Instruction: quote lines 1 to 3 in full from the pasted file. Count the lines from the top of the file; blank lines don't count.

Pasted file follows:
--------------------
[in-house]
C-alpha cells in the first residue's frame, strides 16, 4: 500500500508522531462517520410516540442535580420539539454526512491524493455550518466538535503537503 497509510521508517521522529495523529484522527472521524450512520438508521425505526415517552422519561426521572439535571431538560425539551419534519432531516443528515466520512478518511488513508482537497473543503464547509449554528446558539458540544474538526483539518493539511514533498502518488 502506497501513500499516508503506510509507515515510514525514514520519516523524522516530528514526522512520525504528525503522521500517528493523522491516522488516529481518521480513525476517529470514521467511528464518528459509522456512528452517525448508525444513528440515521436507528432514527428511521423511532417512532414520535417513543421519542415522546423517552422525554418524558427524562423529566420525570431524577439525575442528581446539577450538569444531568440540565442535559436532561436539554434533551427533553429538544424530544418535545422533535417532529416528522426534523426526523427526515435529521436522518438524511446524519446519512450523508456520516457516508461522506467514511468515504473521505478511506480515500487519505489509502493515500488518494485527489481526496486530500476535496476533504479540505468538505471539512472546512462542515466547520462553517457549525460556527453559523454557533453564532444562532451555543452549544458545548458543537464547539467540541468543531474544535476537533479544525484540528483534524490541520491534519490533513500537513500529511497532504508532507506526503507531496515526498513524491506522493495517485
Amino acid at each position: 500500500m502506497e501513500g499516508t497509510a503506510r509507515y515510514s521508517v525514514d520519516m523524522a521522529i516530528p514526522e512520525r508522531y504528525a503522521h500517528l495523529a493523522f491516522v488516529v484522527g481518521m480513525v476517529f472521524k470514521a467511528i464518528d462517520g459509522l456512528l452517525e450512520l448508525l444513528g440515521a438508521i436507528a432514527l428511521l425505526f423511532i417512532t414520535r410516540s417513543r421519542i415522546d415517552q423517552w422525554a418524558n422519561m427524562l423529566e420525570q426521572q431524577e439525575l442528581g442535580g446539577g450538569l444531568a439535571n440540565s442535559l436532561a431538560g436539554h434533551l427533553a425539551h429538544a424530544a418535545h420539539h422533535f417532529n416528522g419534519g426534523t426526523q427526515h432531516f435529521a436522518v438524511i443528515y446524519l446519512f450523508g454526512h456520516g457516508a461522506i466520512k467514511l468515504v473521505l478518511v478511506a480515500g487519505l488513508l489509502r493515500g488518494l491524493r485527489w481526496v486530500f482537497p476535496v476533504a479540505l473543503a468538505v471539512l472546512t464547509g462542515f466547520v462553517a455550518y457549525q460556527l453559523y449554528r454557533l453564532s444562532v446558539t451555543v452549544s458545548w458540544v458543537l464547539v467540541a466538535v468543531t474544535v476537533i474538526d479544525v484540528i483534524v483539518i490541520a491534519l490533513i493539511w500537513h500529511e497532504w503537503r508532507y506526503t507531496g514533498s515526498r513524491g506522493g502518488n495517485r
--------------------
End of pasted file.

[in-house]
C-alpha cells in the first residue's frame, strides 16, 4: 500500500508522531462517520410516540442535580420539539454526512491524493455550518466538535503537503 497509510521508517521522529495523529484522527472521524450512520438508521425505526415517552422519561426521572439535571431538560425539551419534519432531516443528515466520512478518511488513508482537497473543503464547509449554528446558539458540544474538526483539518493539511514533498502518488 502506497501513500499516508503506510509507515515510514525514514520519516523524522516530528514526522512520525504528525503522521500517528493523522491516522488516529481518521480513525476517529470514521467511528464518528459509522456512528452517525448508525444513528440515521436507528432514527428511521423511532417512532414520535417513543421519542415522546423517552422525554418524558427524562423529566420525570431524577439525575442528581446539577450538569444531568440540565442535559436532561436539554434533551427533553429538544424530544418535545422533535417532529416528522426534523426526523427526515435529521436522518438524511446524519446519512450523508456520516457516508461522506467514511468515504473521505478511506480515500487519505489509502493515500488518494485527489481526496486530500476535496476533504479540505468538505471539512472546512462542515466547520462553517457549525460556527453559523454557533453564532444562532451555543452549544458545548458543537464547539467540541468543531474544535476537533479544525484540528483534524490541520491534519490533513500537513500529511497532504508532507506526503507531496515526498513524491506522493495517485
Amino acid at each position: 500500500m502506497e501513500g499516508t497509510a503506510r509507515y515510514s521508517v525514514d520519516m523524522a521522529i516530528p514526522e512520525r508522531y504528525a503522521h500517528l495523529a493523522f491516522v488516529v484522527g481518521m480513525v476517529f472521524k470514521a467511528i464518528d462517520g459509522l456512528l452517525e450512520l448508525l444513528g440515521a438508521i436507528a432514527l428511521l425505526f423511532i417512532t414520535r410516540s417513543r421519542i415522546d415517552q423517552w422525554a418524558n422519561m427524562l423529566e420525570q426521572q431524577e439525575l442528581g442535580g446539577g450538569l444531568a439535571n440540565s442535559l436532561a431538560g436539554h434533551l427533553a425539551h429538544a424530544a418535545h420539539h422533535f417532529n416528522g419534519g426534523t426526523q427526515h432531516f435529521a436522518v438524511i443528515y446524519l446519512f450523508g454526512h456520516g457516508a461522506i466520512k467514511l468515504v473521505l478518511v478511506a480515500g487519505l488513508l489509502r493515500g488518494l491524493r485527489w481526496v486530500f482537497p476535496v476533504a479540505l473543503a468538505v471539512l472546512t464547509g462542515f466547520v462553517a455550518y457549525q460556527l453559523y449554528r454557533l453564532s444562532v446558539t451555543v452549544s458545548w458540544v458543537l464547539v467540541a466538535v468543531t474544535v476537533i474538526d479544525v484540528i483534524v483539518i490541520a491534519l490533513i493539511w500537513h500529511e497532504w503537503r508532507y506526503t507531496g514533498s515526498r513524491g506522493g502518488n495517485r